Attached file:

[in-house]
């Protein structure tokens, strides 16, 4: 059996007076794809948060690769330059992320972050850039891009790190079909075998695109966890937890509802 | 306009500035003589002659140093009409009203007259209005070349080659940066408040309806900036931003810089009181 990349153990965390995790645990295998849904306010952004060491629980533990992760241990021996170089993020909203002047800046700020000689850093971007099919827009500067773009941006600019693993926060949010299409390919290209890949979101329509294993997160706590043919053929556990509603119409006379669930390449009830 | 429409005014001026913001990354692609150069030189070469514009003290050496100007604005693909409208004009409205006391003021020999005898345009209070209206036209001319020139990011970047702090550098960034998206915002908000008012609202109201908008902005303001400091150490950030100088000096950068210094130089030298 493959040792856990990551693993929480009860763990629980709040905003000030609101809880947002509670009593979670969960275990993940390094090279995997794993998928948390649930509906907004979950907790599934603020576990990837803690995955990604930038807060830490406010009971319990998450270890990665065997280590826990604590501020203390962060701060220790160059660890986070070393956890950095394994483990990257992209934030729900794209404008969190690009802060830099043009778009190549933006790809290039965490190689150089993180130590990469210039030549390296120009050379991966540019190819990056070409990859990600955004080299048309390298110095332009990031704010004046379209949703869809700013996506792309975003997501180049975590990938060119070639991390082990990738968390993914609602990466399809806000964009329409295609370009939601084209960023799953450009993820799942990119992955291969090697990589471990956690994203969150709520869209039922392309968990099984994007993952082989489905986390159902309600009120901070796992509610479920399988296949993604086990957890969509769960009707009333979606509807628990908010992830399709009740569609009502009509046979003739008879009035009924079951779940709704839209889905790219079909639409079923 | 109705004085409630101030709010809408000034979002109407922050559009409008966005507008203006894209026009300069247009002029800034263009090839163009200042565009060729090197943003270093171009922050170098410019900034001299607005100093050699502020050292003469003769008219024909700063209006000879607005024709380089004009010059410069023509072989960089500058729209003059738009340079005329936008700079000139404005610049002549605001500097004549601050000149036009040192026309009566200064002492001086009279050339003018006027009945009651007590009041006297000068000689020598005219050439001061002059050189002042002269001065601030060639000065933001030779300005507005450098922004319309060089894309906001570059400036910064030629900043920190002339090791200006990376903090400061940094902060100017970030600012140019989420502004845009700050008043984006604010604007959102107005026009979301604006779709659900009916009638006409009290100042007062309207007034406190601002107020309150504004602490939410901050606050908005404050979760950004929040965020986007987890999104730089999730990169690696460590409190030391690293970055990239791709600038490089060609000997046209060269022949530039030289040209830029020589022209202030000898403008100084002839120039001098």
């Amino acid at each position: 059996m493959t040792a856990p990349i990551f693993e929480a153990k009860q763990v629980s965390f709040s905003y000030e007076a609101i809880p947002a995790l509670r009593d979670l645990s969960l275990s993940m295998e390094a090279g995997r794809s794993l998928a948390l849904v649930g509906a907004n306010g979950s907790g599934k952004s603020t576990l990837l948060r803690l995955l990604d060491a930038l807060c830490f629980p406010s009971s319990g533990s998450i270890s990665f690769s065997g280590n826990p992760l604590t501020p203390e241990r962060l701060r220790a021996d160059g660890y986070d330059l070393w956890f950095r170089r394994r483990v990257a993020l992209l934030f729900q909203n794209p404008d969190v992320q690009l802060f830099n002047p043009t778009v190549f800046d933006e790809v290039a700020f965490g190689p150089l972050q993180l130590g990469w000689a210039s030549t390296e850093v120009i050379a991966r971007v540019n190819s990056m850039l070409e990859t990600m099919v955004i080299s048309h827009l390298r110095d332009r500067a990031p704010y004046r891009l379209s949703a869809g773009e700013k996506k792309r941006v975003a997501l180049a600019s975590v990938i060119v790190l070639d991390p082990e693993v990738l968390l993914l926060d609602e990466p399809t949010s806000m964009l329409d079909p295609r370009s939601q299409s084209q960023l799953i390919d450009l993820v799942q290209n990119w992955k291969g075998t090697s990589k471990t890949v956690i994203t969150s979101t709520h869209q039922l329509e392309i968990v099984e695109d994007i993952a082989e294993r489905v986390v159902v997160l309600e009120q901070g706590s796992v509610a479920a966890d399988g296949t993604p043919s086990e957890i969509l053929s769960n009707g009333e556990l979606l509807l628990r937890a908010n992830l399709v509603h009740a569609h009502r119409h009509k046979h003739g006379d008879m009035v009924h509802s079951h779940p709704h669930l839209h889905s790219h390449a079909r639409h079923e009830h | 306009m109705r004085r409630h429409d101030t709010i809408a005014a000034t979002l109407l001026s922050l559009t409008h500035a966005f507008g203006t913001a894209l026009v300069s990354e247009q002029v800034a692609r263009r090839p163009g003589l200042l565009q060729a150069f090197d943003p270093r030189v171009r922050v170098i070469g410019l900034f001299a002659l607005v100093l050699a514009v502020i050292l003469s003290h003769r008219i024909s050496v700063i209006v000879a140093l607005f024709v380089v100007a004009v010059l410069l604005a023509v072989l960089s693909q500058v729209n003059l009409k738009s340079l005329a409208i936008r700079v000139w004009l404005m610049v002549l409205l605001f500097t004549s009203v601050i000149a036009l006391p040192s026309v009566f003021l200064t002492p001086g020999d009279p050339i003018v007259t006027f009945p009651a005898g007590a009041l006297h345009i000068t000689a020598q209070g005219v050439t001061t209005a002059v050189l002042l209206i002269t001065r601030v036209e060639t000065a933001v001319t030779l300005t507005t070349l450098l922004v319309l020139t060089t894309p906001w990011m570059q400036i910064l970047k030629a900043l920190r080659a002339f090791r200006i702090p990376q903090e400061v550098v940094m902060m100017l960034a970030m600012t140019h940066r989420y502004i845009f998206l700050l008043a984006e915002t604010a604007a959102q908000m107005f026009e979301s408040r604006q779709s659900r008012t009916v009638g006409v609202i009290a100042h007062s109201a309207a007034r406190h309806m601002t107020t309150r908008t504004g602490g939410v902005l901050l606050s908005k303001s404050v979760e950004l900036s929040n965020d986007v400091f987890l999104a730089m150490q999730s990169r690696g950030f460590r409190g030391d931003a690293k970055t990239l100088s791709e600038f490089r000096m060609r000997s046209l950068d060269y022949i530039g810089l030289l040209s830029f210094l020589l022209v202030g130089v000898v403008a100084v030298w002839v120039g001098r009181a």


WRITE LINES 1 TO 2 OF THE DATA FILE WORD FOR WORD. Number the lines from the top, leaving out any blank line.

[in-house]
């Protein structure tokens, strides 16, 4: 059996007076794809948060690769330059992320972050850039891009790190079909075998695109966890937890509802 | 306009500035003589002659140093009409009203007259209005070349080659940066408040309806900036931003810089009181 990349153990965390995790645990295998849904306010952004060491629980533990992760241990021996170089993020909203002047800046700020000689850093971007099919827009500067773009941006600019693993926060949010299409390919290209890949979101329509294993997160706590043919053929556990509603119409006379669930390449009830 | 429409005014001026913001990354692609150069030189070469514009003290050496100007604005693909409208004009409205006391003021020999005898345009209070209206036209001319020139990011970047702090550098960034998206915002908000008012609202109201908008902005303001400091150490950030100088000096950068210094130089030298 493959040792856990990551693993929480009860763990629980709040905003000030609101809880947002509670009593979670969960275990993940390094090279995997794993998928948390649930509906907004979950907790599934603020576990990837803690995955990604930038807060830490406010009971319990998450270890990665065997280590826990604590501020203390962060701060220790160059660890986070070393956890950095394994483990990257992209934030729900794209404008969190690009802060830099043009778009190549933006790809290039965490190689150089993180130590990469210039030549390296120009050379991966540019190819990056070409990859990600955004080299048309390298110095332009990031704010004046379209949703869809700013996506792309975003997501180049975590990938060119070639991390082990990738968390993914609602990466399809806000964009329409295609370009939601084209960023799953450009993820799942990119992955291969090697990589471990956690994203969150709520869209039922392309968990099984994007993952082989489905986390159902309600009120901070796992509610479920399988296949993604086990957890969509769960009707009333979606509807628990908010992830399709009740569609009502009509046979003739008879009035009924079951779940709704839209889905790219079909639409079923 | 109705004085409630101030709010809408000034979002109407922050559009409008966005507008203006894209026009300069247009002029800034263009090839163009200042565009060729090197943003270093171009922050170098410019900034001299607005100093050699502020050292003469003769008219024909700063209006000879607005024709380089004009010059410069023509072989960089500058729209003059738009340079005329936008700079000139404005610049002549605001500097004549601050000149036009040192026309009566200064002492001086009279050339003018006027009945009651007590009041006297000068000689020598005219050439001061002059050189002042002269001065601030060639000065933001030779300005507005450098922004319309060089894309906001570059400036910064030629900043920190002339090791200006990376903090400061940094902060100017970030600012140019989420502004845009700050008043984006604010604007959102107005026009979301604006779709659900009916009638006409009290100042007062309207007034406190601002107020309150504004602490939410901050606050908005404050979760950004929040965020986007987890999104730089999730990169690696460590409190030391690293970055990239791709600038490089060609000997046209060269022949530039030289040209830029020589022209202030000898403008100084002839120039001098």